3. Report unsafe conditions.
The span of management keeps getting larger. Managers have more difficulty walking through their areas to make sure all areas are safe. They are dependent on their workers to help find unsafe conditions. Safety is everyone’s job — as soon as you suspect a condition is not safe report it to your manager.
4. Be aware of your surroundings.
If you work on a factory floor, in the fulfillment center or a warehouse be aware of your surroundings. Forklifts are racing around keeping to their schedules and intersections are especially dangerous. Walk the floor with the same caution, you do when crossing the street at a busy intersection.
5. Dress for safety.
Always make sure you have the proper safety equipment on. Hard hats, goggles, ear protection, and other safety items significantly cut the amount of employee injuries and illnesses.
Managers who share these and other safety tips with their team show that they care about their employees past “legislative directions.” This caring attitude goes a long way towards employee safety awareness, less on the job injuries, and higher productivity thanks to improved morale.
I find myself frustrated because companies and those in the HR Function won’t allow me to help them as much as I can. I’m frustrated when I see the trivial feud of HR Executives truly trying to make a difference and be excellent. I’m frustrated when I speak and exhibit at a conference and the attendees are more interested in getting their CEU credits and whatever you’re handing out at your exhibit than they are truly learning things from the speakers or the vendors. I am frustrated because HR Executives as a group have not exhibited the dedication, vision, nerve, defiance, edginess, etc. that I like to be associated with. And unfortunately, we have relegated the concept of relationships at our companies to these executives.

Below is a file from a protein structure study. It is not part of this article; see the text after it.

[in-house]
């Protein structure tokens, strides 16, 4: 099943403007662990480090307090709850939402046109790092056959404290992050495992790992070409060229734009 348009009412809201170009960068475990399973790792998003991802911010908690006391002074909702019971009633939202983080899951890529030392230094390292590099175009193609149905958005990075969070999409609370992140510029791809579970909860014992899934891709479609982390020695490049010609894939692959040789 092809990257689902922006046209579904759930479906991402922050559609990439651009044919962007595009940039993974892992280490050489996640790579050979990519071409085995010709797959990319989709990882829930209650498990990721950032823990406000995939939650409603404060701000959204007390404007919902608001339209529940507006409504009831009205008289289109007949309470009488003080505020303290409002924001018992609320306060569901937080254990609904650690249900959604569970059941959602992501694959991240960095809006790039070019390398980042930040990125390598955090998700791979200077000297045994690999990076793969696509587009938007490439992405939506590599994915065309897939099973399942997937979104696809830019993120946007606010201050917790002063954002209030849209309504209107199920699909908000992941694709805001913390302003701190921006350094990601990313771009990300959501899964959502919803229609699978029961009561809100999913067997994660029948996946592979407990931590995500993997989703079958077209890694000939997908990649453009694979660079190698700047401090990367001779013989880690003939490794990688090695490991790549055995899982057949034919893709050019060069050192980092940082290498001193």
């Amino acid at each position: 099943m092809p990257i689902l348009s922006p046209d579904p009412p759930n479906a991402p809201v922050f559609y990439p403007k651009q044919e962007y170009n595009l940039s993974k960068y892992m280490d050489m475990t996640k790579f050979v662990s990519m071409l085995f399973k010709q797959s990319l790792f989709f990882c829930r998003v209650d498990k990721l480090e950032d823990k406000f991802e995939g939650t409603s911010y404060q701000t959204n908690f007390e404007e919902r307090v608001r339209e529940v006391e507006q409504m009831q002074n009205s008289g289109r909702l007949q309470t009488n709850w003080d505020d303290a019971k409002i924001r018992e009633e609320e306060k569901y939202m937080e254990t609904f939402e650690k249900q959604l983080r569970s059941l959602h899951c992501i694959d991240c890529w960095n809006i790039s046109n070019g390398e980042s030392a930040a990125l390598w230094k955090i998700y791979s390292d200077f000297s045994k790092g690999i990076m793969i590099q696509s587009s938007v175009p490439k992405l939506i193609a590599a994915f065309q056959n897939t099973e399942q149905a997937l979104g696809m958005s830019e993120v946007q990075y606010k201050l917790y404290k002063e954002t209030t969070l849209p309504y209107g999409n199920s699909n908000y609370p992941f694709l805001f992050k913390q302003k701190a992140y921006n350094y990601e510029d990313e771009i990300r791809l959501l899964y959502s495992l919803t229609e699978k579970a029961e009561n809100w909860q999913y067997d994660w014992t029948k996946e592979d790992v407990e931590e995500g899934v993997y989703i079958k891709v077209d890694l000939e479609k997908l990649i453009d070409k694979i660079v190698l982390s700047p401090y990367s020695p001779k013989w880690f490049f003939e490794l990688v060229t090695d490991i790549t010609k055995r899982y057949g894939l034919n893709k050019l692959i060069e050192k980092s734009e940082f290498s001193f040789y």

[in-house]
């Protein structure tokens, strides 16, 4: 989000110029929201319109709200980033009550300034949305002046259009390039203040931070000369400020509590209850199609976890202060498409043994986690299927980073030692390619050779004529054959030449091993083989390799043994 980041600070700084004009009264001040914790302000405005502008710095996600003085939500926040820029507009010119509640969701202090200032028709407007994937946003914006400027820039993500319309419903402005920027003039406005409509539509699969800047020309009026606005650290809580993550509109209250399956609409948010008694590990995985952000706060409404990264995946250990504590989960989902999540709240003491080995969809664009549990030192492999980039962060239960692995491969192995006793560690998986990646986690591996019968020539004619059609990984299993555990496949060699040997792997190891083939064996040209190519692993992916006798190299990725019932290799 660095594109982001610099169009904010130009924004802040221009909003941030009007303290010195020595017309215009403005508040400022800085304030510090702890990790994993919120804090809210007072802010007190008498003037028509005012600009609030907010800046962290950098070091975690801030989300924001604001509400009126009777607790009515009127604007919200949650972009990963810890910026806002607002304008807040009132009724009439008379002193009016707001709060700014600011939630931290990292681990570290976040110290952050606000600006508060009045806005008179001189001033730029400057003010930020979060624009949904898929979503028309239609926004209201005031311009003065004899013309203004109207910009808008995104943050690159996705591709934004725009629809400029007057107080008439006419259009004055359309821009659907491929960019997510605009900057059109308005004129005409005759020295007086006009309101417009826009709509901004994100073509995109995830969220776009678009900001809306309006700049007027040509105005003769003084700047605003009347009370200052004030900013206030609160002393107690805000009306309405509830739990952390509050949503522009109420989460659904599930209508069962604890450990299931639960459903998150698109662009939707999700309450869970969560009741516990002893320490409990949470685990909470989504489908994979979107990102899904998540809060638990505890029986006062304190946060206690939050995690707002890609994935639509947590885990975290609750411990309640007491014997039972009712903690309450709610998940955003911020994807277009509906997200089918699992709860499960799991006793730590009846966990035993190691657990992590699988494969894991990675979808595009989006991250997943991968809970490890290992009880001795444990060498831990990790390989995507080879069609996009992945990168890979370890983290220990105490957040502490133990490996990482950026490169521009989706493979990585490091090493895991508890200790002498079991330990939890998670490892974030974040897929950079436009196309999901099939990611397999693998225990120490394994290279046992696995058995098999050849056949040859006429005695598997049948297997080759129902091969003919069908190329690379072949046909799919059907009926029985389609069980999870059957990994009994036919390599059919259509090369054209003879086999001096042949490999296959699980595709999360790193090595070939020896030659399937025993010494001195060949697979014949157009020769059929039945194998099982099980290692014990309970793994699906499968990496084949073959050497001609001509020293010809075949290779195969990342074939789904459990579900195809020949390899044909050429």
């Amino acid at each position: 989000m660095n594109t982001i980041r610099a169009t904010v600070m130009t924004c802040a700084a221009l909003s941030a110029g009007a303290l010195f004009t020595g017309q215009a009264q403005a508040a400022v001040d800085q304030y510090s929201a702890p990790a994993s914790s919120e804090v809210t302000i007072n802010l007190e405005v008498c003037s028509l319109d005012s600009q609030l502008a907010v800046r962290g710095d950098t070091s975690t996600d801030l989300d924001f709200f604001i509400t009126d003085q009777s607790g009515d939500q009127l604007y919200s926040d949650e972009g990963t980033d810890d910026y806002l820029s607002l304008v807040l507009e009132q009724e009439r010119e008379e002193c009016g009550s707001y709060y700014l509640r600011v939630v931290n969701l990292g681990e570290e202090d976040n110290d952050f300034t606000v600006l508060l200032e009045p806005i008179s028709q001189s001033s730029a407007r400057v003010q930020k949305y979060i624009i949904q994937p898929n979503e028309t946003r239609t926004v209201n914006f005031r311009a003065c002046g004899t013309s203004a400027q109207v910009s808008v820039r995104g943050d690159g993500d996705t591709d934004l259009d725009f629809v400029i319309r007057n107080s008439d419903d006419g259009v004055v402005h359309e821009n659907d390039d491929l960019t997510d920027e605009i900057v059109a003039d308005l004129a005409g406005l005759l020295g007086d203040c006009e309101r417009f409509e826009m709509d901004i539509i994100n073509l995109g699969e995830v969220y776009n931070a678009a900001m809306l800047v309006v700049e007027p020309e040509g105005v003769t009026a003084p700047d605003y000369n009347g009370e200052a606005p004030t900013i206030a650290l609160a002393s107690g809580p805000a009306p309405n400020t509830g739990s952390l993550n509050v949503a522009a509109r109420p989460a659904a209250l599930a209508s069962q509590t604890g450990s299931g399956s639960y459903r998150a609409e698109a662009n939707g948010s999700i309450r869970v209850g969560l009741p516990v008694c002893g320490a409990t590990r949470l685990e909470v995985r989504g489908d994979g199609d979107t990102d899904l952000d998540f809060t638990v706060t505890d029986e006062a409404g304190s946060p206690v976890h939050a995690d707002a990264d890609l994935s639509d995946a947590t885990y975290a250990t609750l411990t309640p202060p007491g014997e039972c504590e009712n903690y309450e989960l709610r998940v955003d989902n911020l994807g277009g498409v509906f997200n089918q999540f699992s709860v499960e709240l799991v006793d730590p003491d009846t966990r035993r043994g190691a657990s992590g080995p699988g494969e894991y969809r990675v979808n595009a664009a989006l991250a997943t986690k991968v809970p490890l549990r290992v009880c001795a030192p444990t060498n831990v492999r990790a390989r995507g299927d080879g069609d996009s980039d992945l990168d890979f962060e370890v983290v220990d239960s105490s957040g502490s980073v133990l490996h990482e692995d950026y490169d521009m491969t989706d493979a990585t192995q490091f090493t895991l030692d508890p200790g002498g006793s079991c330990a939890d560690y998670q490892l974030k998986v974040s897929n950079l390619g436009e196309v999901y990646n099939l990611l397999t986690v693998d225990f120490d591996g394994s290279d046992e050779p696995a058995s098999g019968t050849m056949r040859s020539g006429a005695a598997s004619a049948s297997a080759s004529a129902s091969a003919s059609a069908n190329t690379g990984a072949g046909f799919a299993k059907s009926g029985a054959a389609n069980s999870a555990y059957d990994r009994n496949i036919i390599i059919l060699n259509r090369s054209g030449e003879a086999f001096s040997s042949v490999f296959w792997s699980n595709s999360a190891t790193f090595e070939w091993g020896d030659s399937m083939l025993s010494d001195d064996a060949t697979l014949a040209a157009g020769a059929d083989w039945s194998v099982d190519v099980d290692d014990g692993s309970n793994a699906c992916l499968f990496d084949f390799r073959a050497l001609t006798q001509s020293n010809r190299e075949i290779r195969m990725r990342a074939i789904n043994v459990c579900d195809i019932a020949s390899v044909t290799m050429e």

HR has to take it on the chin and realize that there’s good reason for the harsh criticism. They have to take it as a wakeup call and an opportunity. HR represents an incredible opportunity that few organizations or individuals are committed to. Those who are committed to the process of building human excellence will generate additional values at their companies and in their personal lives. So, there’s a choice, either you kick ass at HR and receive the rewards or you stay in your comfort zone and continue to get run over.
Perhaps the two greatest impacts on HR over the last few decades have been technology and the law. It’s gotten to a point where we can access all levels of data regarding our operations. Human Resource Management System and Human Resources Information Systems have been designed for every level of size and complexity. Technology has also been utilized to organize performance management. Managing a HRIS system is like managing information on steroids. The reality is that while many of these companies pump the time saving advantages of being able to pull various reports, few executives ever find the time or reason to pull them. As a result, the technology is utilized at its lowest common denominator.
The most drastic employment law changes in the workplace have occurred during my career. When I began my legal career in 1983 most of the law was concerning union work. Few people brought sexual harassment, discrimination, or other statutory claims. That was primarily handled by agencies such as the Federal EEOC and the California DFEH. Over the last 30 years, the amount of law that one has to know related to the HR function has easily quadrupled. Go to an HR conference today and you will see at least half of all presentations being related to compliance.
Don Phin, Esq. is VP of Strategic Business Solutions at ThinkHR, which helps companies resolve urgent workforce issues, mitigate risk and ensure HR compliance. Phin has more than three decades of experience as an HR expert, published author and speaker, and spent 17 years in employment practices litigation. For more information, visit www.ThinkHR.com.